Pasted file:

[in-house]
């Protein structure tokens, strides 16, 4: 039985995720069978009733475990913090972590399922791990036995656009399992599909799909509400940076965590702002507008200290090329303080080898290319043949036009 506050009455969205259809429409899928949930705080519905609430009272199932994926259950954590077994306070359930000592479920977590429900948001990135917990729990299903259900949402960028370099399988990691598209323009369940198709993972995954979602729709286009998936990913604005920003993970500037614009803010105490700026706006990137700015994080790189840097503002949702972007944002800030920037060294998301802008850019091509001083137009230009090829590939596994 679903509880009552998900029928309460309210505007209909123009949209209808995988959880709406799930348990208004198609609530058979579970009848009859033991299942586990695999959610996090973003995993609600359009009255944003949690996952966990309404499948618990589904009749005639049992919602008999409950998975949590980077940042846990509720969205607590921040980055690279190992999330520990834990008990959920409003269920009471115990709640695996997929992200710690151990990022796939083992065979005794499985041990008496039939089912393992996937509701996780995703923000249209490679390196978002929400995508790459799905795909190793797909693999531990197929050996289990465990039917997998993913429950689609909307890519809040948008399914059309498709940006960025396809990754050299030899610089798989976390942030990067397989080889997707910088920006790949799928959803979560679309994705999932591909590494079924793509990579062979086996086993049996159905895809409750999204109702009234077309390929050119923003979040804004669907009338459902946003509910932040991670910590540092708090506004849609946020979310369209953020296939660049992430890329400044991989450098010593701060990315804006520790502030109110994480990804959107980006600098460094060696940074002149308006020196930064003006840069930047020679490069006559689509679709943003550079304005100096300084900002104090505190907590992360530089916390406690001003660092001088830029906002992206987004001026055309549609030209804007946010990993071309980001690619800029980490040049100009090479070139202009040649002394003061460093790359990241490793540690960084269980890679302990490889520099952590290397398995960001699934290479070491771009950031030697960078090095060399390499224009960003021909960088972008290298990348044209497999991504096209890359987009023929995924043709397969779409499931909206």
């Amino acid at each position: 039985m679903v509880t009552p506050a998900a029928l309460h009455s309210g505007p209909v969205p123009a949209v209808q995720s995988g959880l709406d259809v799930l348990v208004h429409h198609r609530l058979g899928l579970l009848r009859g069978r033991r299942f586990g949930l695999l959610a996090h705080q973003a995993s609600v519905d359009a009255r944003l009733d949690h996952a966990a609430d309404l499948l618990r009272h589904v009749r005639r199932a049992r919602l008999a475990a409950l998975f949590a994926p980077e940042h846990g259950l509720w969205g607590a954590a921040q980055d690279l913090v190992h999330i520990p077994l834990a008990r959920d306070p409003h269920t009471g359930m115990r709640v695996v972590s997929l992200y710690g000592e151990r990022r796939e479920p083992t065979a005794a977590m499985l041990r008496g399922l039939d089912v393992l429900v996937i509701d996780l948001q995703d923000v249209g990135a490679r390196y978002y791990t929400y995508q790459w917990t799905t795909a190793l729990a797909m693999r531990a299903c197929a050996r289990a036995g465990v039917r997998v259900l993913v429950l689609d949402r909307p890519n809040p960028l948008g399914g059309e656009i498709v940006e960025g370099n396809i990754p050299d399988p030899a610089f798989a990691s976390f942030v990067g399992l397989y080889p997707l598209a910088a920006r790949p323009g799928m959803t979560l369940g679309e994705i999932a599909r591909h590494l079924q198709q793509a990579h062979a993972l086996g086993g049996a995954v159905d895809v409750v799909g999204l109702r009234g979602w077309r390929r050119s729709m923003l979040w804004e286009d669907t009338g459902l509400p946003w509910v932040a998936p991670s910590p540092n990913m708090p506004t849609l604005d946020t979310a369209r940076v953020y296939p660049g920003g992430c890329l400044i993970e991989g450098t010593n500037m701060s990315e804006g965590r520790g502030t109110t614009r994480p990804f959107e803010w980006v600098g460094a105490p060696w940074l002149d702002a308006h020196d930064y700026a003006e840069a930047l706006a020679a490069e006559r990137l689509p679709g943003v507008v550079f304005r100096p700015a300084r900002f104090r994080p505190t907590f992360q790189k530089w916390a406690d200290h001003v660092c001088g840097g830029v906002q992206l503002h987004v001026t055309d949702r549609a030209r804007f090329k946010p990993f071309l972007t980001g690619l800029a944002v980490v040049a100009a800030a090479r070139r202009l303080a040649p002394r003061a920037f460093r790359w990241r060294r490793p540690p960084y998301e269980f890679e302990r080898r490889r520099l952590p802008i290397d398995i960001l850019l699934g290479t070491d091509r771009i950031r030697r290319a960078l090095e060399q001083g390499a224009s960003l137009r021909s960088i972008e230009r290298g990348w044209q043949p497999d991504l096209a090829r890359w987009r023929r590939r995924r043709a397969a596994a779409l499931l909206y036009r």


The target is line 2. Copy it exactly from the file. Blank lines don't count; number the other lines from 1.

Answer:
């Protein structure tokens, strides 16, 4: 039985995720069978009733475990913090972590399922791990036995656009399992599909799909509400940076965590702002507008200290090329303080080898290319043949036009 506050009455969205259809429409899928949930705080519905609430009272199932994926259950954590077994306070359930000592479920977590429900948001990135917990729990299903259900949402960028370099399988990691598209323009369940198709993972995954979602729709286009998936990913604005920003993970500037614009803010105490700026706006990137700015994080790189840097503002949702972007944002800030920037060294998301802008850019091509001083137009230009090829590939596994 679903509880009552998900029928309460309210505007209909123009949209209808995988959880709406799930348990208004198609609530058979579970009848009859033991299942586990695999959610996090973003995993609600359009009255944003949690996952966990309404499948618990589904009749005639049992919602008999409950998975949590980077940042846990509720969205607590921040980055690279190992999330520990834990008990959920409003269920009471115990709640695996997929992200710690151990990022796939083992065979005794499985041990008496039939089912393992996937509701996780995703923000249209490679390196978002929400995508790459799905795909190793797909693999531990197929050996289990465990039917997998993913429950689609909307890519809040948008399914059309498709940006960025396809990754050299030899610089798989976390942030990067397989080889997707910088920006790949799928959803979560679309994705999932591909590494079924793509990579062979086996086993049996159905895809409750999204109702009234077309390929050119923003979040804004669907009338459902946003509910932040991670910590540092708090506004849609946020979310369209953020296939660049992430890329400044991989450098010593701060990315804006520790502030109110994480990804959107980006600098460094060696940074002149308006020196930064003006840069930047020679490069006559689509679709943003550079304005100096300084900002104090505190907590992360530089916390406690001003660092001088830029906002992206987004001026055309549609030209804007946010990993071309980001690619800029980490040049100009090479070139202009040649002394003061460093790359990241490793540690960084269980890679302990490889520099952590290397398995960001699934290479070491771009950031030697960078090095060399390499224009960003021909960088972008290298990348044209497999991504096209890359987009023929995924043709397969779409499931909206």